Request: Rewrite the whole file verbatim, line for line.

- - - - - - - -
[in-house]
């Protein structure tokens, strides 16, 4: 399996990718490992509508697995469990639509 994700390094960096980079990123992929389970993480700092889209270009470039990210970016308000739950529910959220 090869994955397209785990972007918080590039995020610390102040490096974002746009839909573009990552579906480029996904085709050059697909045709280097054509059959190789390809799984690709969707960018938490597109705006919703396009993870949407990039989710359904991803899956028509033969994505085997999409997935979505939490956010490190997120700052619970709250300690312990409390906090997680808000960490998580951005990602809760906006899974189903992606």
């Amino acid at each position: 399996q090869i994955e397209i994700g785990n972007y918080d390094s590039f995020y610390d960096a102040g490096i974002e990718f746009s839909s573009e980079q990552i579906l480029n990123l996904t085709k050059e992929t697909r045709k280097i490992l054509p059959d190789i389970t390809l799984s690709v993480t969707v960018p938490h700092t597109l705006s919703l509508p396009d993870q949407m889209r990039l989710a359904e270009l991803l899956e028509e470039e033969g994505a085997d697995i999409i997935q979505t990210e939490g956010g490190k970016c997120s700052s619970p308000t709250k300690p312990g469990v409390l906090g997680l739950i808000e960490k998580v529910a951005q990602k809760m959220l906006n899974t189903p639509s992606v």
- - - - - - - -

[in-house]
């Protein structure tokens, strides 16, 4: 399996990718490992509508697995469990639509 994700390094960096980079990123992929389970993480700092889209270009470039990210970016308000739950529910959220 090869994955397209785990972007918080590039995020610390102040490096974002746009839909573009990552579906480029996904085709050059697909045709280097054509059959190789390809799984690709969707960018938490597109705006919703396009993870949407990039989710359904991803899956028509033969994505085997999409997935979505939490956010490190997120700052619970709250300690312990409390906090997680808000960490998580951005990602809760906006899974189903992606």
């Amino acid at each position: 399996q090869i994955e397209i994700g785990n972007y918080d390094s590039f995020y610390d960096a102040g490096i974002e990718f746009s839909s573009e980079q990552i579906l480029n990123l996904t085709k050059e992929t697909r045709k280097i490992l054509p059959d190789i389970t390809l799984s690709v993480t969707v960018p938490h700092t597109l705006s919703l509508p396009d993870q949407m889209r990039l989710a359904e270009l991803l899956e028509e470039e033969g994505a085997d697995i999409i997935q979505t990210e939490g956010g490190k970016c997120s700052s619970p308000t709250k300690p312990g469990v409390l906090g997680l739950i808000e960490k998580v529910a951005q990602k809760m959220l906006n899974t189903p639509s992606v």